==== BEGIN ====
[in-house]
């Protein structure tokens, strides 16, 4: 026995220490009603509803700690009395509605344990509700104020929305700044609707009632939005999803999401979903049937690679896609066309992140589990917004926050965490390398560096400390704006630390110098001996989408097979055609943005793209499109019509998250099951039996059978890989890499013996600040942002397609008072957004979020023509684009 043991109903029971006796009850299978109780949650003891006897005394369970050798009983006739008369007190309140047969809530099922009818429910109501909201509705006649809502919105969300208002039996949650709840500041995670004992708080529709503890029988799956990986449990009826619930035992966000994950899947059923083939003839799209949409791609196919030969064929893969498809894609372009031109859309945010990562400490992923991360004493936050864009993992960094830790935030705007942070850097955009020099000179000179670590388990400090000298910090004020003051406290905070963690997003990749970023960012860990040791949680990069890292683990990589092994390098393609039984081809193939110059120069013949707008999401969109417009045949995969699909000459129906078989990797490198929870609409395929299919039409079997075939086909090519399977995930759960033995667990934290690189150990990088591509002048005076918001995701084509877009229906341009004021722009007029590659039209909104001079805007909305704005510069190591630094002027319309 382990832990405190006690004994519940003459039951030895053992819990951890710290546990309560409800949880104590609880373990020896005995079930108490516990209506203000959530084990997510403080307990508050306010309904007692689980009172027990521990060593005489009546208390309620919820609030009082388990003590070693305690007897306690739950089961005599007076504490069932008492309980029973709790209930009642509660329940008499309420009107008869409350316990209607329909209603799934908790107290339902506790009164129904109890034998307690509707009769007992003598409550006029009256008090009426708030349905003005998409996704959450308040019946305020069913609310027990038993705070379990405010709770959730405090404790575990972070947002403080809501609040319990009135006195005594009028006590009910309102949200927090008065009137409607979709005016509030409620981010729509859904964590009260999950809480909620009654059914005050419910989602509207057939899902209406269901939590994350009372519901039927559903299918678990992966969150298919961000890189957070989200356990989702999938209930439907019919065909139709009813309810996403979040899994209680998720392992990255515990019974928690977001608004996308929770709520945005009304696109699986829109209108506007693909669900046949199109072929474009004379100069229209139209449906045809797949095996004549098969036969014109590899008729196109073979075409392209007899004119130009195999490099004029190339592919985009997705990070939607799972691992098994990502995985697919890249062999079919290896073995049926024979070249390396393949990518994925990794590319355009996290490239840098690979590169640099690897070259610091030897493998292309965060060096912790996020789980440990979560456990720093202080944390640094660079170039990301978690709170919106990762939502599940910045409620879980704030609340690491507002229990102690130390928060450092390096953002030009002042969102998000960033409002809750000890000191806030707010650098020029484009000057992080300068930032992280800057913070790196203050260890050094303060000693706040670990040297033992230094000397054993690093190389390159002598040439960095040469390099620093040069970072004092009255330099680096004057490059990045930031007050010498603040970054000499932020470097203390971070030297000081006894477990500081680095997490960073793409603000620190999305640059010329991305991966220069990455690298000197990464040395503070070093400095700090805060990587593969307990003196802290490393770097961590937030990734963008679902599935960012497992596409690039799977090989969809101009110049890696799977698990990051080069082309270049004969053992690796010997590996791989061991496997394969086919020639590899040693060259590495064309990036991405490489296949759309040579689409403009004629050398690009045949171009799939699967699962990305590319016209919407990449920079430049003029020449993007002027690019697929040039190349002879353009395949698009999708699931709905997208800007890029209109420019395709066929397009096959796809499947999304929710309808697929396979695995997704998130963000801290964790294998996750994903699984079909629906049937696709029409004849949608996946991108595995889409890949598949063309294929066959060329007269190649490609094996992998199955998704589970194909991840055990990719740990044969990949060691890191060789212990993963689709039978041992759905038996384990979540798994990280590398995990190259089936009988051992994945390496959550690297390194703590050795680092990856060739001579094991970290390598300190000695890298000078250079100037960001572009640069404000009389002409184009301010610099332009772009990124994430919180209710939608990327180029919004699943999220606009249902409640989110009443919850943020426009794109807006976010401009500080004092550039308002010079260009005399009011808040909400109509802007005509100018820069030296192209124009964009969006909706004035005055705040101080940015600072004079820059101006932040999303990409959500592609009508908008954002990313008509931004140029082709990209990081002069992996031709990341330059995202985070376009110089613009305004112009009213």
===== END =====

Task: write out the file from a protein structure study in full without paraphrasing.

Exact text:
[in-house]
């Protein structure tokens, strides 16, 4: 026995220490009603509803700690009395509605344990509700104020929305700044609707009632939005999803999401979903049937690679896609066309992140589990917004926050965490390398560096400390704006630390110098001996989408097979055609943005793209499109019509998250099951039996059978890989890499013996600040942002397609008072957004979020023509684009 043991109903029971006796009850299978109780949650003891006897005394369970050798009983006739008369007190309140047969809530099922009818429910109501909201509705006649809502919105969300208002039996949650709840500041995670004992708080529709503890029988799956990986449990009826619930035992966000994950899947059923083939003839799209949409791609196919030969064929893969498809894609372009031109859309945010990562400490992923991360004493936050864009993992960094830790935030705007942070850097955009020099000179000179670590388990400090000298910090004020003051406290905070963690997003990749970023960012860990040791949680990069890292683990990589092994390098393609039984081809193939110059120069013949707008999401969109417009045949995969699909000459129906078989990797490198929870609409395929299919039409079997075939086909090519399977995930759960033995667990934290690189150990990088591509002048005076918001995701084509877009229906341009004021722009007029590659039209909104001079805007909305704005510069190591630094002027319309 382990832990405190006690004994519940003459039951030895053992819990951890710290546990309560409800949880104590609880373990020896005995079930108490516990209506203000959530084990997510403080307990508050306010309904007692689980009172027990521990060593005489009546208390309620919820609030009082388990003590070693305690007897306690739950089961005599007076504490069932008492309980029973709790209930009642509660329940008499309420009107008869409350316990209607329909209603799934908790107290339902506790009164129904109890034998307690509707009769007992003598409550006029009256008090009426708030349905003005998409996704959450308040019946305020069913609310027990038993705070379990405010709770959730405090404790575990972070947002403080809501609040319990009135006195005594009028006590009910309102949200927090008065009137409607979709005016509030409620981010729509859904964590009260999950809480909620009654059914005050419910989602509207057939899902209406269901939590994350009372519901039927559903299918678990992966969150298919961000890189957070989200356990989702999938209930439907019919065909139709009813309810996403979040899994209680998720392992990255515990019974928690977001608004996308929770709520945005009304696109699986829109209108506007693909669900046949199109072929474009004379100069229209139209449906045809797949095996004549098969036969014109590899008729196109073979075409392209007899004119130009195999490099004029190339592919985009997705990070939607799972691992098994990502995985697919890249062999079919290896073995049926024979070249390396393949990518994925990794590319355009996290490239840098690979590169640099690897070259610091030897493998292309965060060096912790996020789980440990979560456990720093202080944390640094660079170039990301978690709170919106990762939502599940910045409620879980704030609340690491507002229990102690130390928060450092390096953002030009002042969102998000960033409002809750000890000191806030707010650098020029484009000057992080300068930032992280800057913070790196203050260890050094303060000693706040670990040297033992230094000397054993690093190389390159002598040439960095040469390099620093040069970072004092009255330099680096004057490059990045930031007050010498603040970054000499932020470097203390971070030297000081006894477990500081680095997490960073793409603000620190999305640059010329991305991966220069990455690298000197990464040395503070070093400095700090805060990587593969307990003196802290490393770097961590937030990734963008679902599935960012497992596409690039799977090989969809101009110049890696799977698990990051080069082309270049004969053992690796010997590996791989061991496997394969086919020639590899040693060259590495064309990036991405490489296949759309040579689409403009004629050398690009045949171009799939699967699962990305590319016209919407990449920079430049003029020449993007002027690019697929040039190349002879353009395949698009999708699931709905997208800007890029209109420019395709066929397009096959796809499947999304929710309808697929396979695995997704998130963000801290964790294998996750994903699984079909629906049937696709029409004849949608996946991108595995889409890949598949063309294929066959060329007269190649490609094996992998199955998704589970194909991840055990990719740990044969990949060691890191060789212990993963689709039978041992759905038996384990979540798994990280590398995990190259089936009988051992994945390496959550690297390194703590050795680092990856060739001579094991970290390598300190000695890298000078250079100037960001572009640069404000009389002409184009301010610099332009772009990124994430919180209710939608990327180029919004699943999220606009249902409640989110009443919850943020426009794109807006976010401009500080004092550039308002010079260009005399009011808040909400109509802007005509100018820069030296192209124009964009969006909706004035005055705040101080940015600072004079820059101006932040999303990409959500592609009508908008954002990313008509931004140029082709990209990081002069992996031709990341330059995202985070376009110089613009305004112009009213």